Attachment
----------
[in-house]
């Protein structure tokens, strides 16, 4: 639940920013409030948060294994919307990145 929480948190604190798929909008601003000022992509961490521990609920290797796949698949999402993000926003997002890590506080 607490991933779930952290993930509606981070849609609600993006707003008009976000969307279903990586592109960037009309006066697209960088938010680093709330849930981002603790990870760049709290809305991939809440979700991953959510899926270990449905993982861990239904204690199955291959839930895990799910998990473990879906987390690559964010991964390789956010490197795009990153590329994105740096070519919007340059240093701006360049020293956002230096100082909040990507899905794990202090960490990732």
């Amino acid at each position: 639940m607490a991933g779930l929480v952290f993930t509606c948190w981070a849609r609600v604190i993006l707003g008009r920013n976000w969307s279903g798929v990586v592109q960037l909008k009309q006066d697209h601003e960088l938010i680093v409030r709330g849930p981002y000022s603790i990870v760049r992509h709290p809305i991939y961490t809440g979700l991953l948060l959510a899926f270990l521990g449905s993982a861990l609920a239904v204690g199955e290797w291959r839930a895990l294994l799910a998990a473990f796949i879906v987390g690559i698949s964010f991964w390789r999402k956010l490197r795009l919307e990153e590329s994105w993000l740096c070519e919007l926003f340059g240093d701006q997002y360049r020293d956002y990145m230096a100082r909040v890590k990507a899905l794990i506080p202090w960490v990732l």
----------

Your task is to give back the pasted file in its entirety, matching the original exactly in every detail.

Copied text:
[in-house]
């Protein structure tokens, strides 16, 4: 639940920013409030948060294994919307990145 929480948190604190798929909008601003000022992509961490521990609920290797796949698949999402993000926003997002890590506080 607490991933779930952290993930509606981070849609609600993006707003008009976000969307279903990586592109960037009309006066697209960088938010680093709330849930981002603790990870760049709290809305991939809440979700991953959510899926270990449905993982861990239904204690199955291959839930895990799910998990473990879906987390690559964010991964390789956010490197795009990153590329994105740096070519919007340059240093701006360049020293956002230096100082909040990507899905794990202090960490990732």
């Amino acid at each position: 639940m607490a991933g779930l929480v952290f993930t509606c948190w981070a849609r609600v604190i993006l707003g008009r920013n976000w969307s279903g798929v990586v592109q960037l909008k009309q006066d697209h601003e960088l938010i680093v409030r709330g849930p981002y000022s603790i990870v760049r992509h709290p809305i991939y961490t809440g979700l991953l948060l959510a899926f270990l521990g449905s993982a861990l609920a239904v204690g199955e290797w291959r839930a895990l294994l799910a998990a473990f796949i879906v987390g690559i698949s964010f991964w390789r999402k956010l490197r795009l919307e990153e590329s994105w993000l740096c070519e919007l926003f340059g240093d701006q997002y360049r020293d956002y990145m230096a100082r909040v890590k990507a899905l794990i506080p202090w960490v990732l």